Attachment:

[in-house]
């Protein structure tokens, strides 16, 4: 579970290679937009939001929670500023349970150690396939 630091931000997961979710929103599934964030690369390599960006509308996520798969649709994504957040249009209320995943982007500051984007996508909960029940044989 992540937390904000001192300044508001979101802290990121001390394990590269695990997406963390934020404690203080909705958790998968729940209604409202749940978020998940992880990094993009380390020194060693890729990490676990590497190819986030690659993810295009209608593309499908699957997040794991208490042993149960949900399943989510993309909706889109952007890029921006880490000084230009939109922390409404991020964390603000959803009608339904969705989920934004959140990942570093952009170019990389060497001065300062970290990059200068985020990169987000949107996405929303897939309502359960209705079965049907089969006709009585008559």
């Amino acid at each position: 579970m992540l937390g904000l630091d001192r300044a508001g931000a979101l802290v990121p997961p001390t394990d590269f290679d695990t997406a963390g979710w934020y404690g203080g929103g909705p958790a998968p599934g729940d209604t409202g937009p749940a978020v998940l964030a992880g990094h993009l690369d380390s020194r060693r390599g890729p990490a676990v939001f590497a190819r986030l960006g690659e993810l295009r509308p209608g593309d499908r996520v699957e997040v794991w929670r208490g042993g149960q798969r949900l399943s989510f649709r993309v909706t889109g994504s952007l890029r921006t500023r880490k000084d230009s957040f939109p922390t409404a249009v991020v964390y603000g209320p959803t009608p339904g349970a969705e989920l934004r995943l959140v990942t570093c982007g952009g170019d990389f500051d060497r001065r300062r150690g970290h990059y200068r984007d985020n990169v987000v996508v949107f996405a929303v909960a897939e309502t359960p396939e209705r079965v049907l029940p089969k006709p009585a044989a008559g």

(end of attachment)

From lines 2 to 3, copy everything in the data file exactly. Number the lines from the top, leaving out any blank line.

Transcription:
């Protein structure tokens, strides 16, 4: 579970290679937009939001929670500023349970150690396939 630091931000997961979710929103599934964030690369390599960006509308996520798969649709994504957040249009209320995943982007500051984007996508909960029940044989 992540937390904000001192300044508001979101802290990121001390394990590269695990997406963390934020404690203080909705958790998968729940209604409202749940978020998940992880990094993009380390020194060693890729990490676990590497190819986030690659993810295009209608593309499908699957997040794991208490042993149960949900399943989510993309909706889109952007890029921006880490000084230009939109922390409404991020964390603000959803009608339904969705989920934004959140990942570093952009170019990389060497001065300062970290990059200068985020990169987000949107996405929303897939309502359960209705079965049907089969006709009585008559």
């Amino acid at each position: 579970m992540l937390g904000l630091d001192r300044a508001g931000a979101l802290v990121p997961p001390t394990d590269f290679d695990t997406a963390g979710w934020y404690g203080g929103g909705p958790a998968p599934g729940d209604t409202g937009p749940a978020v998940l964030a992880g990094h993009l690369d380390s020194r060693r390599g890729p990490a676990v939001f590497a190819r986030l960006g690659e993810l295009r509308p209608g593309d499908r996520v699957e997040v794991w929670r208490g042993g149960q798969r949900l399943s989510f649709r993309v909706t889109g994504s952007l890029r921006t500023r880490k000084d230009s957040f939109p922390t409404a249009v991020v964390y603000g209320p959803t009608p339904g349970a969705e989920l934004r995943l959140v990942t570093c982007g952009g170019d990389f500051d060497r001065r300062r150690g970290h990059y200068r984007d985020n990169v987000v996508v949107f996405a929303v909960a897939e309502t359960p396939e209705r079965v049907l029940p089969k006709p009585a044989a008559g």